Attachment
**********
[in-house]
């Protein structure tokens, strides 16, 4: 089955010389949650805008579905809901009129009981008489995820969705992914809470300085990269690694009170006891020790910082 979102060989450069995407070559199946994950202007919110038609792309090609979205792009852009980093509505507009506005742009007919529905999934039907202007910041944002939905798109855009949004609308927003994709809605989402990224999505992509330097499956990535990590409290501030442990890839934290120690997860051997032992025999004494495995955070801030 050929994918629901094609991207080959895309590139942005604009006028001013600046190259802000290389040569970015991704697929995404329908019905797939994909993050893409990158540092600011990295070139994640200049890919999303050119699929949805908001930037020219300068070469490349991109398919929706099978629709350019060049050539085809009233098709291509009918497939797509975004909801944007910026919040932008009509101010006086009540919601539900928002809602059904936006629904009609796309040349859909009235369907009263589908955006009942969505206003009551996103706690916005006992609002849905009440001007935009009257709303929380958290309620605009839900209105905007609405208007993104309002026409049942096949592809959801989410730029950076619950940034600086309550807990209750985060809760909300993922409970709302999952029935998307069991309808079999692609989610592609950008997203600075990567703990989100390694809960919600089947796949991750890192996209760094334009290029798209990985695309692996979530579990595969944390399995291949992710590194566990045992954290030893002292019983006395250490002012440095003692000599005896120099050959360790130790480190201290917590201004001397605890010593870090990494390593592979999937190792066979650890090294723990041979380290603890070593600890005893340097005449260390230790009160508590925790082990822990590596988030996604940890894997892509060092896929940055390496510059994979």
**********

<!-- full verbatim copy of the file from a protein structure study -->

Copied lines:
[in-house]
């Protein structure tokens, strides 16, 4: 089955010389949650805008579905809901009129009981008489995820969705992914809470300085990269690694009170006891020790910082 979102060989450069995407070559199946994950202007919110038609792309090609979205792009852009980093509505507009506005742009007919529905999934039907202007910041944002939905798109855009949004609308927003994709809605989402990224999505992509330097499956990535990590409290501030442990890839934290120690997860051997032992025999004494495995955070801030 050929994918629901094609991207080959895309590139942005604009006028001013600046190259802000290389040569970015991704697929995404329908019905797939994909993050893409990158540092600011990295070139994640200049890919999303050119699929949805908001930037020219300068070469490349991109398919929706099978629709350019060049050539085809009233098709291509009918497939797509975004909801944007910026919040932008009509101010006086009540919601539900928002809602059904936006629904009609796309040349859909009235369907009263589908955006009942969505206003009551996103706690916005006992609002849905009440001007935009009257709303929380958290309620605009839900209105905007609405208007993104309002026409049942096949592809959801989410730029950076619950940034600086309550807990209750985060809760909300993922409970709302999952029935998307069991309808079999692609989610592609950008997203600075990567703990989100390694809960919600089947796949991750890192996209760094334009290029798209990985695309692996979530579990595969944390399995291949992710590194566990045992954290030893002292019983006395250490002012440095003692000599005896120099050959360790130790480190201290917590201004001397605890010593870090990494390593592979999937190792066979650890090294723990041979380290603890070593600890005893340097005449260390230790009160508590925790082990822990590596988030996604940890894997892509060092896929940055390496510059994979």